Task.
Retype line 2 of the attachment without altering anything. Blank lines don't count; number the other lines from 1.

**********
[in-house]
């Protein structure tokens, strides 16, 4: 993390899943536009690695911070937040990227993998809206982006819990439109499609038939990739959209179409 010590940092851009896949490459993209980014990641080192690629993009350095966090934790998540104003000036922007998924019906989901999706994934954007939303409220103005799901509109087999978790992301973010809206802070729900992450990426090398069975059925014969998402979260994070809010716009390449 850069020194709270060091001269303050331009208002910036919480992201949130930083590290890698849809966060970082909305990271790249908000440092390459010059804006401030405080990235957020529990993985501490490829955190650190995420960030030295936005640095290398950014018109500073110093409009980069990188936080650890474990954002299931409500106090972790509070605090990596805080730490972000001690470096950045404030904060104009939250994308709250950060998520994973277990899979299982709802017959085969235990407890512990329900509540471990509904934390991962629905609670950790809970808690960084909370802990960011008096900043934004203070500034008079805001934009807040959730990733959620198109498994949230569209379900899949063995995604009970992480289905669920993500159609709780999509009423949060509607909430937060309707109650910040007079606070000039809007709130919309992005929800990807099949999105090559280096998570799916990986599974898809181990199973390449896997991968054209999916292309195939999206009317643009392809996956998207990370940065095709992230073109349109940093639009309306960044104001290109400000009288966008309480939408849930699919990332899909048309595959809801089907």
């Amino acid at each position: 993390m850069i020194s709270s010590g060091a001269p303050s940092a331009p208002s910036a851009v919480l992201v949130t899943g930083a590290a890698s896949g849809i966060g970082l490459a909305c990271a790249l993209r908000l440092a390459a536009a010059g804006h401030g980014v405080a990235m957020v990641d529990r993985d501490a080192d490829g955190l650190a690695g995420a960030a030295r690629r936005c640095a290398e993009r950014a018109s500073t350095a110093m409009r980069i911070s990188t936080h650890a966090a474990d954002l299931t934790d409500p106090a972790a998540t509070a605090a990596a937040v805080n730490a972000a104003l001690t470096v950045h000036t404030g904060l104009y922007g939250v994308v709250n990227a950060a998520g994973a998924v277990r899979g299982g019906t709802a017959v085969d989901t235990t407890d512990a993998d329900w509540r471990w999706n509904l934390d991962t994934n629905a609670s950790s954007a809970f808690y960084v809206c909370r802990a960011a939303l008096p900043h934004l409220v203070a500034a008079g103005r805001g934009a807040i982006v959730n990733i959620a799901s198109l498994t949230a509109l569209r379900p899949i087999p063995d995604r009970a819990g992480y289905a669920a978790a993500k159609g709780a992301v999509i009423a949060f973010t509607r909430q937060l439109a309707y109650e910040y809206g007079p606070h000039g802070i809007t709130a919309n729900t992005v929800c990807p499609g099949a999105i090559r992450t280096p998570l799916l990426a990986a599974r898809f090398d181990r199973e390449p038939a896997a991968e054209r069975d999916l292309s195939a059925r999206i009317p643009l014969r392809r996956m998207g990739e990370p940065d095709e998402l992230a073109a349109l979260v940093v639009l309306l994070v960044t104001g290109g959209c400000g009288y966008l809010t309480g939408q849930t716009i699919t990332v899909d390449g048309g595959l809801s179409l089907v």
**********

């Protein structure tokens, strides 16, 4: 993390899943536009690695911070937040990227993998809206982006819990439109499609038939990739959209179409 010590940092851009896949490459993209980014990641080192690629993009350095966090934790998540104003000036922007998924019906989901999706994934954007939303409220103005799901509109087999978790992301973010809206802070729900992450990426090398069975059925014969998402979260994070809010716009390449 850069020194709270060091001269303050331009208002910036919480992201949130930083590290890698849809966060970082909305990271790249908000440092390459010059804006401030405080990235957020529990993985501490490829955190650190995420960030030295936005640095290398950014018109500073110093409009980069990188936080650890474990954002299931409500106090972790509070605090990596805080730490972000001690470096950045404030904060104009939250994308709250950060998520994973277990899979299982709802017959085969235990407890512990329900509540471990509904934390991962629905609670950790809970808690960084909370802990960011008096900043934004203070500034008079805001934009807040959730990733959620198109498994949230569209379900899949063995995604009970992480289905669920993500159609709780999509009423949060509607909430937060309707109650910040007079606070000039809007709130919309992005929800990807099949999105090559280096998570799916990986599974898809181990199973390449896997991968054209999916292309195939999206009317643009392809996956998207990370940065095709992230073109349109940093639009309306960044104001290109400000009288966008309480939408849930699919990332899909048309595959809801089907």